People enjoy comfort and will gravitate toward things that are familiar to them because it makes them comfortable. Because genres already have an established style, people are attracted to that because they know what they are getting. A metal band draws a crowd because they are playing a style of music that people are familiar with. Superhero movies do well because people know the superhero universe. Fantasy fiction is popular because of an already established world of fantasy.

So what's wrong with that? My concern is that we are losing sight of what creativity actually is. Creativity is the mix of diverse materials to make something new. Genres themselves are the result of this combination of elements. Heavy metal, for example, is the combination of heavier, darker blues-rock with flashier pop song sensibilities. Fantasy is the combination of mythology with medieval history and the paranormal. We have to allow this combination of elements to freely evolve in order to keep creativity alive.

But while genres themselves are the product of creativity, to some extent they also limit creativity from happening. People need to be mentally challenged in order for creativity to thrive, but that is tough to do when our culture pushes out only the dominant, most relevant genres to the exclusion of everything else. The popularity of fan fiction is a good example of this. Why create something new when you can use an already existing world and characters?

Having said all of that, I am reluctant to dismiss genres entirely. For one, I think you need to accept that genres have always been around and will continue to always be around, so some level of acceptance is necessary. Secondly, I do feel that genres have to the ability to be a foundation / platform for creativity to happen. Many an artist has used a genre as a launching pad for amazing things. Third, I think we need to both acknowledge and appreciate the artistic genius that went into the creation of specific genres. Our world has been immensely enriched by great artists who started the genres of writing, music, and media that we now take for granted: Tolkien, Roddenberry, Lee, Lovecraft, Osborn, Cash, Rowling . . .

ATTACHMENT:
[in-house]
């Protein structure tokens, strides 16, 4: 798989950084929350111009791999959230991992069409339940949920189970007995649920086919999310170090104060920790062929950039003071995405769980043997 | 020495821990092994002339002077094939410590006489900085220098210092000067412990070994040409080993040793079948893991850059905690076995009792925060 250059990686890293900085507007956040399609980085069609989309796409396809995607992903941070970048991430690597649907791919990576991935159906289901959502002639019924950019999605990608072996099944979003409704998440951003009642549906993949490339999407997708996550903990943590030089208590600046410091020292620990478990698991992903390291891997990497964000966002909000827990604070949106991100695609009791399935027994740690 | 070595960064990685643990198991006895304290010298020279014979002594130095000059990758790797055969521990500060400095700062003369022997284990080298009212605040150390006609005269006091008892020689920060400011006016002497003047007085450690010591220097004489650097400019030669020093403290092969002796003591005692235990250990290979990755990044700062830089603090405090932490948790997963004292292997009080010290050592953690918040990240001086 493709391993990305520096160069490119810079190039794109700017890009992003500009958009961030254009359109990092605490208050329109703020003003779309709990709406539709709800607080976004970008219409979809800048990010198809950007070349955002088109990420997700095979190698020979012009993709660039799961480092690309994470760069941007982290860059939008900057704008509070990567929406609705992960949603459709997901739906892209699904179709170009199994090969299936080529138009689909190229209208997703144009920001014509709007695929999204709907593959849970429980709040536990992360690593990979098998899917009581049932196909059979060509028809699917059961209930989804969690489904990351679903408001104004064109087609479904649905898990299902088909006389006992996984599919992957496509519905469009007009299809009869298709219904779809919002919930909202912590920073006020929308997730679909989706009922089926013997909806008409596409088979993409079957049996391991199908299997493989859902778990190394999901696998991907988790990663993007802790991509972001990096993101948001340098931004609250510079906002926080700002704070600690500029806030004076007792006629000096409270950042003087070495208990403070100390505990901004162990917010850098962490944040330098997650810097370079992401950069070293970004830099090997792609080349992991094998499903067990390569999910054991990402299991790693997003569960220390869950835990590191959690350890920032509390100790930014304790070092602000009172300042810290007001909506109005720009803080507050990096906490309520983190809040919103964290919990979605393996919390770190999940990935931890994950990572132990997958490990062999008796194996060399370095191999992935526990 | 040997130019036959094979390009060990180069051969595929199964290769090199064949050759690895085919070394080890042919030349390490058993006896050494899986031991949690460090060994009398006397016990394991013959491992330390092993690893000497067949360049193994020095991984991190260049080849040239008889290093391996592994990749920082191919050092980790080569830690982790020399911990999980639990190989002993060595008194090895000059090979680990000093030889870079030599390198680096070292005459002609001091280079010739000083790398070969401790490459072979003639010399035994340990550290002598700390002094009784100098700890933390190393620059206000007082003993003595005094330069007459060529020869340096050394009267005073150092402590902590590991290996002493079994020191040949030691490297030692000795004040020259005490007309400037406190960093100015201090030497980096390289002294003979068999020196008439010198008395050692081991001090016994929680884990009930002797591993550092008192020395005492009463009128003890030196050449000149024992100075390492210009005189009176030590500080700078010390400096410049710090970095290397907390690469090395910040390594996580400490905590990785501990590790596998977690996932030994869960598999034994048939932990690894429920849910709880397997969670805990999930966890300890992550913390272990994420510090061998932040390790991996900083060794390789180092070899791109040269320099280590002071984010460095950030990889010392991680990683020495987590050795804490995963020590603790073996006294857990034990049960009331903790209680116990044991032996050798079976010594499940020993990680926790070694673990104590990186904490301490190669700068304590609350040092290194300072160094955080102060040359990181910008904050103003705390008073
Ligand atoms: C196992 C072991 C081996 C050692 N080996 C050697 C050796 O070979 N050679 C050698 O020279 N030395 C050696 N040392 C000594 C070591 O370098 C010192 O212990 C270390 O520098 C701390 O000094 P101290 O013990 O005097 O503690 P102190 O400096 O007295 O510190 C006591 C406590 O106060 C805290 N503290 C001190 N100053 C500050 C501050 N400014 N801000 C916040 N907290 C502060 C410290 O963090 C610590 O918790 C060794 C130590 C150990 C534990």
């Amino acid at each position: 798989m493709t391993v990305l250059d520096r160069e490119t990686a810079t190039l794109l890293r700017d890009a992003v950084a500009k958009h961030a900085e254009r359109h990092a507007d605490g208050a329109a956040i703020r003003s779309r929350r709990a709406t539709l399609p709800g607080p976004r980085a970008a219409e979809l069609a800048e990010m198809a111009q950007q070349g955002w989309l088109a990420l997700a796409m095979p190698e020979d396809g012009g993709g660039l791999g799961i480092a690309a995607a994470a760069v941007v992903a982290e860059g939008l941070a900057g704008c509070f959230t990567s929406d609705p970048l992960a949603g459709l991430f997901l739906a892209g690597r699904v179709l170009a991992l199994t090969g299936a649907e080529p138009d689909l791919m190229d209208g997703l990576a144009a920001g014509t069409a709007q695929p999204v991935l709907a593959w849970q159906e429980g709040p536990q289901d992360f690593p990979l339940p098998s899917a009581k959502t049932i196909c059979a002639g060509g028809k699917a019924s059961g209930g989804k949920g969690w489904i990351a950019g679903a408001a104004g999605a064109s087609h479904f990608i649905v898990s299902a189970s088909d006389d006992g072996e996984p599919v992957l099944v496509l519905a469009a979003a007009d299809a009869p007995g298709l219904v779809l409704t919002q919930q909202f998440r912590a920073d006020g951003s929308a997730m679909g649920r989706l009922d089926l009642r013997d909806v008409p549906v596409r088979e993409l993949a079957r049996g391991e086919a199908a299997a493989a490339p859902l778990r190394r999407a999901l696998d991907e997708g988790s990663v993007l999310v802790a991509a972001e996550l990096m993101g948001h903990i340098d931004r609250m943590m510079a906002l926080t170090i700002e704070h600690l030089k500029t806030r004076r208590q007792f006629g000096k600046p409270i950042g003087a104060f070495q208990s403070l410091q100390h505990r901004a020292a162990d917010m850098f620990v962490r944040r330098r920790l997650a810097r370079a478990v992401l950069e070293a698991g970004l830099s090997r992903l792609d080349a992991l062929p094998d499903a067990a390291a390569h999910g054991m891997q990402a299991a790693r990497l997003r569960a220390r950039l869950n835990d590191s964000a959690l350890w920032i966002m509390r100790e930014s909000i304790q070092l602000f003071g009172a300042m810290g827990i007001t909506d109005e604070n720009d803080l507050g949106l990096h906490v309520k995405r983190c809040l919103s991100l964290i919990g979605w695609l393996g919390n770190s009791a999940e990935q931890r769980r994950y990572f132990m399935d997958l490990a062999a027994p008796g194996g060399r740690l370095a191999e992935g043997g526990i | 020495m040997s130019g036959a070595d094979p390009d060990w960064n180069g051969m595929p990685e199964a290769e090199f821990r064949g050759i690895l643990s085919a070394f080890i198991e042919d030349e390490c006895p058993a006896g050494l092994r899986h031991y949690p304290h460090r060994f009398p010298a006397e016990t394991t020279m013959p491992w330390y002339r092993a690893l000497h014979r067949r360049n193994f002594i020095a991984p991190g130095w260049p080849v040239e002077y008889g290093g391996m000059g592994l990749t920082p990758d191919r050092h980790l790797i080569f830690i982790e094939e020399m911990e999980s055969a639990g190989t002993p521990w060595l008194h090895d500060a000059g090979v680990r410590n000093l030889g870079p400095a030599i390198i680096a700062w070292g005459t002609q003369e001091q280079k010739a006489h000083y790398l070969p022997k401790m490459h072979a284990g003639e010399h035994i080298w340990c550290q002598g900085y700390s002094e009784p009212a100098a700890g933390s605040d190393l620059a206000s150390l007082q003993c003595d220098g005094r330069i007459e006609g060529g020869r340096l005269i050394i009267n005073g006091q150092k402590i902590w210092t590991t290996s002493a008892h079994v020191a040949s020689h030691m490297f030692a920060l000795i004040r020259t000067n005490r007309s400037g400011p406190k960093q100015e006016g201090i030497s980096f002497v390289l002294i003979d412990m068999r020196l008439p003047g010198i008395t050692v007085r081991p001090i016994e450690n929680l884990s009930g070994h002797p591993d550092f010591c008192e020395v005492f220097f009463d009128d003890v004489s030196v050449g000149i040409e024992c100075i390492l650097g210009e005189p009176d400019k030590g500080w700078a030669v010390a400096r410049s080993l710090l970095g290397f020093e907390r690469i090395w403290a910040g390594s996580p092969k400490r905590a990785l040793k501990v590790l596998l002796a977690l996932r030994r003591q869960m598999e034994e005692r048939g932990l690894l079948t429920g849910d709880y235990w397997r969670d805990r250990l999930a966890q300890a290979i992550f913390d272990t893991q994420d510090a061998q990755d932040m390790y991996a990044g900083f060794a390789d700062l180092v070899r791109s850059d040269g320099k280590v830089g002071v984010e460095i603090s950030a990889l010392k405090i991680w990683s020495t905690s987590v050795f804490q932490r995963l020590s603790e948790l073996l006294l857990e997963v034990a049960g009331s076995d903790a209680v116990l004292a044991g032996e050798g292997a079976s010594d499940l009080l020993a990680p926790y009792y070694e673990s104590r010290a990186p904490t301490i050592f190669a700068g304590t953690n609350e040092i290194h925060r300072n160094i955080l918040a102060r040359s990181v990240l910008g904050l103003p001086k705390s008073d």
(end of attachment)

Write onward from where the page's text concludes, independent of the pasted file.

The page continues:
I have an extremely diverse love for music and literature, for numerous genres, and mostly diverse lists of creative talents.  But of my top 50 talents in literature there are precious few women.  Do music or literature or any other art field of creation have a greater ability to reach people depending on the world view or set of life experiences or gender of the creator?  (I've done blind challenges where I have someone find paragraphs or snippets of music and they assess which is my favorite of the offerings and the male creative is almost always the winner.

Are we genetically predisposed to like certain types of art? Possibly. I did a quick survey of my CD collection. Sure enough - 90 percent male.

So a couple of theories might be at work here. One, art is influenced by the world in which it exists, so that art is also going to be reflective of that world. Because we are inherently attracted to what we are familiar with, then it stands to reason that we will be attracted to the art coming from a particular worldview. So art made by men will generally be appreciated by men, and vice versa for women.

A second theory is that we have lived for some time in a very male dominated society, at least in most areas of the world. So our larger world view, regardless of the gender of the audience, is going to be reflective of that. In the study of classical music there is a huge disparity of male to female composers, favoring the male probably 20 to 1. Interestingly, the 20th century offered an increasing number of female composers of note. It is interesting also in that it coincided with the suffrage movement in both Europe and America. Based on this observation, one has to wonder if gender equality is a bigger factor in art appreciation than we think it is.

What trend in modern culture do you see as positive for the ability of creative people to create?  And which is the most detrimental to the work of creatives, and what does the future portent for the creators who endeavor in creative fields outside of the comforts of popular reward?